Besides the YouTube video below I also uploaded some versions with less instrumentation (and maybe a bit better sound) on my Soundcloud.
The only thing I have done with the sound during mixing is some EQing. (The last two sound bites have no EQ!)
The recording path is as follows:
Track 1: UBass into Sheer Acoustic Headway EDB-1 then DI out to Universal Audio Apollo (sound card with built in digital mixer and effects from their UAD family).
Track 2: AKG C414 condenser mic.
There are four bass parts. 1. Regular bass part
2-3. African inspired single string riffs
4. Bass melody
Bass parts 1 and 4 is recorded with both line and mic while parts 2-33
I have come to the following conclusion based on the recordings. I guess I like both string types but they do have some things that sets them apart.
I have played these strings (that come as stock/standard strings on new Kala Ubasses) for more than two years. I have actually been using the same strings the whole time! I did buy a spare set early on to be safe and prepared for emergencies… Since the strings are solid plastic rubber they are unlikely to break and there are no place for sweat and dust to ‘creep’ in. (As with regular wound strings). I have not felt the need to change them. I have however felt that I should have restringed and rewound them to get rid of the extra turns of string that I got. Especially on the A-string post.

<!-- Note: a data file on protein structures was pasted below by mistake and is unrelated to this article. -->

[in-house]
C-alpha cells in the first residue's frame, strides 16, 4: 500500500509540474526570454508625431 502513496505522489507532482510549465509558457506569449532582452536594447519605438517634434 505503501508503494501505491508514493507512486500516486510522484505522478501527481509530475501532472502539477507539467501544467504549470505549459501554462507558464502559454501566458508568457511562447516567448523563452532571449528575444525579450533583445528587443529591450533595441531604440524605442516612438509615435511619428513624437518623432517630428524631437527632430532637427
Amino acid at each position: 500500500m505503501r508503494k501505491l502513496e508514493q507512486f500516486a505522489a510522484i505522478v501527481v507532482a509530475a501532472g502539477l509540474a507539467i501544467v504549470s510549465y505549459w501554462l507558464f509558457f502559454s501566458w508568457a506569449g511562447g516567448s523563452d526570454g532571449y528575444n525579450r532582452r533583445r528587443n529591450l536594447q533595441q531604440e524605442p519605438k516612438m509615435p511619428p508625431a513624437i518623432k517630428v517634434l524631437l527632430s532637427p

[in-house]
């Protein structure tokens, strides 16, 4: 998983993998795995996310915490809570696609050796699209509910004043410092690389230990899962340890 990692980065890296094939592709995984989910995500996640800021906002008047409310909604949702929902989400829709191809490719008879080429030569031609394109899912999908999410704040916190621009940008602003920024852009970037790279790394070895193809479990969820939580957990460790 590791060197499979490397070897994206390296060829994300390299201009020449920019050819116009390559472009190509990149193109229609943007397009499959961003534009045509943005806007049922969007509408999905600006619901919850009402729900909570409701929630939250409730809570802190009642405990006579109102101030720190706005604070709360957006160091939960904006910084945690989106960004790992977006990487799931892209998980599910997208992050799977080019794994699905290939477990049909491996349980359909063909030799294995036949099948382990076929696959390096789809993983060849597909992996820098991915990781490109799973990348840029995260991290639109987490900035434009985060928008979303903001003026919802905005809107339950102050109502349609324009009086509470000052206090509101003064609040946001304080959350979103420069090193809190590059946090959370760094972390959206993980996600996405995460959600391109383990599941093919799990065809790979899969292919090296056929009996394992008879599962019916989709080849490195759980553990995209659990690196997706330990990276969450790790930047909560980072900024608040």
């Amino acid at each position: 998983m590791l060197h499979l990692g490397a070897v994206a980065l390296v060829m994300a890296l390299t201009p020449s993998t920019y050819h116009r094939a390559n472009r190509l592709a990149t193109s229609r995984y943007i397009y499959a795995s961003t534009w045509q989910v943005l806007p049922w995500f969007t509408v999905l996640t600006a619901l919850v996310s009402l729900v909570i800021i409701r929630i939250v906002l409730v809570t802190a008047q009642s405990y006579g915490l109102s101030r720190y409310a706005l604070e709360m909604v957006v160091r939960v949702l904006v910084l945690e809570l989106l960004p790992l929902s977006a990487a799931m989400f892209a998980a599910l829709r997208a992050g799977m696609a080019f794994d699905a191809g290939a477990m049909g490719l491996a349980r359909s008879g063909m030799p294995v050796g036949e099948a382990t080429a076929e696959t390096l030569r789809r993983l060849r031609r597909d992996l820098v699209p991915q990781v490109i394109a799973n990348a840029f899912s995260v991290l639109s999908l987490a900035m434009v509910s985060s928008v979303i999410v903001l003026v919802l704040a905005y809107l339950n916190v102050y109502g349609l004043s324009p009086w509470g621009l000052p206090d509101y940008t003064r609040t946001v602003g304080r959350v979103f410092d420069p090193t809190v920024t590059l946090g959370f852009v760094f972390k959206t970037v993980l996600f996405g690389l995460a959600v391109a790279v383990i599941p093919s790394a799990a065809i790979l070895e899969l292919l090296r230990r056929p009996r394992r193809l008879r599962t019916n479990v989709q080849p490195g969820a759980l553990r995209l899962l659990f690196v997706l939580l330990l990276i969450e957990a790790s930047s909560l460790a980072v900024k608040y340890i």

One more reason for the strings to be able to stay on for so long is that I felt it would be hard to part from playing my beloved UBass for that time it would take the strings to ‘settle in’ 🙂
This is also one thing that sets the strings apart. There are quite a lot of tuning to be done in the beginning but once they settle in you’re fine. As I wrote earlier restringing one or two strings, stretching them a bit more, would have been a good thing to do! I know there are players that have done this a few times and then they felt they stayed in tune better. More about this in the Thunderguts section.
Ok. How do I feel about the sound and playability of these strings? Well, I have got quite used to the feel of the Pahoehoe strings under my fingers. I took a while to get used to the rubbery feel – well, it’s almost rubber so that alright I guess 🙂 I think you should try to ‘forget’ about how it feels playing this or that bass and/or strings. If you instead try to do the best of this ‘new and maybe strange’ feeling you’ll soon be on the way to make great music with these strings.
I have had these strings on my acoustic UBass for just a couple of weeks and decided to compare them to my ‘trusty’ Pahoehoe strings. There are a few differences. First of all. They are not that rubbery and the tension is a bit higher. This is on the plus side because of a couple of things. First they don’t take as long as the Pahoehoe strings to settle in making the switch quite fast. (It only took a couple of days untill the (almost) stay in tune). Another reason I like them is that because the higher tension they have a bit more ‘core’ to the tone. (I will make a video showing this soon!)
On the minus side. The Thunderguts have a ‘sticky’ feel. Especially on the thicker strings. This makes them a bit harder to play. Since I have the fretless version I do want to have the option to do slides and this is a bit diffucult to do when you feel like you get ‘stuck’. I don’t know if this will disappear after some use!? But I have read about other UBassists that have had the same feeling.
I will keep the Thunderguts on for a while longer to try some more playing techniques! Stay tuned!